New Year Traffic Deaths Down But Accidents, Injuries Up

The country saw an increase in traffic accidents and injuries during this year’s Khmer New Year holiday, though there was a modest drop in the number of traffic fatalities compared to the same period last year, an official with the Interior Ministry said yesterday.

Hem Yan, the ministry’s director of public order, said 49 people died in 259 traffic accidents between April 13 and April 16, compared to 52 deaths in 245 accidents during the same period last year.

“For this year there were 14 more accidents but the deaths decreased if we compare to 2009,” Mr Yan said.

There was, however, nearly a 14 percent jump in traffic related injuries over last year, from 457 to 530. Of this year’s traffic injuries, Mr Yan described 296 of them as serious, 63 more than in 2009.

The public order director said he did not know the reasons behind the rising numbers.

Data provided by Handicap International, however, suggested that a marked decrease in the use of helmets over the holiday played a part.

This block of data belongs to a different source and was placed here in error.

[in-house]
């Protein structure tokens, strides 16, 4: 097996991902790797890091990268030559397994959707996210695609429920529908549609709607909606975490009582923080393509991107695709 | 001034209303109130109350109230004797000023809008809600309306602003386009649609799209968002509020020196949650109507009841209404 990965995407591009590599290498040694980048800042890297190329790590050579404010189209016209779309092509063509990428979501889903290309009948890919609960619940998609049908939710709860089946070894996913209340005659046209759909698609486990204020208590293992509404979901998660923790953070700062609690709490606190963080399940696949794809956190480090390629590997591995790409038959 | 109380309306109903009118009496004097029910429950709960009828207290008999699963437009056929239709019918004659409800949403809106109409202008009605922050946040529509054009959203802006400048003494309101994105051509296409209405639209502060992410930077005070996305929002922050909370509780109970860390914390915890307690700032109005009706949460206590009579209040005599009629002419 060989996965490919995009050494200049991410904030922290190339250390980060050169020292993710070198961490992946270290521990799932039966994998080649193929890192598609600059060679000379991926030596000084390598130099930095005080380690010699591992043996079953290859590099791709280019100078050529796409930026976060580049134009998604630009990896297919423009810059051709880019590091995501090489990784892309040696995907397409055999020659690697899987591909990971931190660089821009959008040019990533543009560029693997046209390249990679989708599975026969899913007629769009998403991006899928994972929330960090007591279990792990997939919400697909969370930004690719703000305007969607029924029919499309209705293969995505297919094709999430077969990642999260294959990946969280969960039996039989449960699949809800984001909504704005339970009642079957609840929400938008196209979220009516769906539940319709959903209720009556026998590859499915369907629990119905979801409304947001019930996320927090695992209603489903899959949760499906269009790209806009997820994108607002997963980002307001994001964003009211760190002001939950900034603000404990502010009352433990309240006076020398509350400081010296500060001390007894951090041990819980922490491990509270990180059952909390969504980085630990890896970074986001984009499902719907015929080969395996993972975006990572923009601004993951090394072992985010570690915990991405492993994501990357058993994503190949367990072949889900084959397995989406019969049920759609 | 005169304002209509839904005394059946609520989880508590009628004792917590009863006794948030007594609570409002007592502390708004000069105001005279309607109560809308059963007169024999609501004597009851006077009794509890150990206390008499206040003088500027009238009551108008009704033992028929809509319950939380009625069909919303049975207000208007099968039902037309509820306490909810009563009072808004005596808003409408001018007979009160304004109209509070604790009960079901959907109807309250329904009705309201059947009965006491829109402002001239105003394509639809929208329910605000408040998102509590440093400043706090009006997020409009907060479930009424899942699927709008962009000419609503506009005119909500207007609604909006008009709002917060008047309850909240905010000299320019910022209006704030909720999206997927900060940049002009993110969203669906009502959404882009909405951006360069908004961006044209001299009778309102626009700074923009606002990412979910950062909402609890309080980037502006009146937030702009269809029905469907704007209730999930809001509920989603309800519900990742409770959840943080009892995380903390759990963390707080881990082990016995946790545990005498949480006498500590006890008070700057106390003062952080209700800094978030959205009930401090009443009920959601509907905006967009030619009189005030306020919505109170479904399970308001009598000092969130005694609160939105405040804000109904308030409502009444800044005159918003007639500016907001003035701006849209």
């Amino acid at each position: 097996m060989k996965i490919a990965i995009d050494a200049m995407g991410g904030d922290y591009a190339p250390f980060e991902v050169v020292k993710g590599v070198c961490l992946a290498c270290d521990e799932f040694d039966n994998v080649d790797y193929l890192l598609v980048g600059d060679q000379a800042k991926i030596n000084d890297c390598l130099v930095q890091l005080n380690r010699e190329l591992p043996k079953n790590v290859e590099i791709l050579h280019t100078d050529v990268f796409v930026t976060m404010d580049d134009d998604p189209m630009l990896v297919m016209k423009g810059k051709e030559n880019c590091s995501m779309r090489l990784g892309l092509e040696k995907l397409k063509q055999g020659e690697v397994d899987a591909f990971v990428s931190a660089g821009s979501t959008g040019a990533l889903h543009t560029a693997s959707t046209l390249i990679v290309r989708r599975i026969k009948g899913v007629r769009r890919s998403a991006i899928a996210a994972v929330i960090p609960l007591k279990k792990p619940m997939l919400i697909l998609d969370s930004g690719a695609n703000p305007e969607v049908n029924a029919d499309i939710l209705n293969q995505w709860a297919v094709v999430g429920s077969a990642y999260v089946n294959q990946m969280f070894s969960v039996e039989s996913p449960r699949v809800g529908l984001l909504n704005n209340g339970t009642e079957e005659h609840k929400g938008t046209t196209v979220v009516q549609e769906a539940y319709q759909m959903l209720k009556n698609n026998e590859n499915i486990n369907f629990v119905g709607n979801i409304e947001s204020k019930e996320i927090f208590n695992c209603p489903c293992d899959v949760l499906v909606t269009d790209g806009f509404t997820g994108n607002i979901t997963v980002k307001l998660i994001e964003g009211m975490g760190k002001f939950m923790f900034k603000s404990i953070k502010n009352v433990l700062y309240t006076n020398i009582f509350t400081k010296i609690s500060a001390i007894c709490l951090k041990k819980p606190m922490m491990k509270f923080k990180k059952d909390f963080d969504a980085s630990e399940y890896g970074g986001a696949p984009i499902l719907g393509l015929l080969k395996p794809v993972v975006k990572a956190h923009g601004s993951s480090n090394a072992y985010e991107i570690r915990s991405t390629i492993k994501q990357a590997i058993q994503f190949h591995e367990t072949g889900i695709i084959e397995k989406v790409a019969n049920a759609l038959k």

Despite the government’s high-profile campaign to enforce its safety helmet law, Handicap International’s Sem Panhavuth said 202 motorbike drivers or riders injured over the New Year had no helmets, 68 more than in 2009.

Efforts in Phnom Penh notwithstanding, he said. “I think in the provinces the helmet wearing rate is not as high.

“They should focus more along national roads because we can see most of the accidents with motorbikes happen along the national roads,” he added.

Mr Panhavuth said his organization had yet to compile its own numbers on traffic accidents over the holiday. Once collected, however, he expected the numbers to go up both because the data will include the two days before and after the official Khmer New Year, when holiday-induced traffic is often highest and because it collects additional information from hospitals.

“In some cases the casualties were transferred to the hospital before the arrival of the traffic police…so I think it is more accurate than the traffic police,” he said.

In 2009, for example, Handicap International reported 82 traffic deaths over the holiday whereas the Interior Ministry reported just 52.


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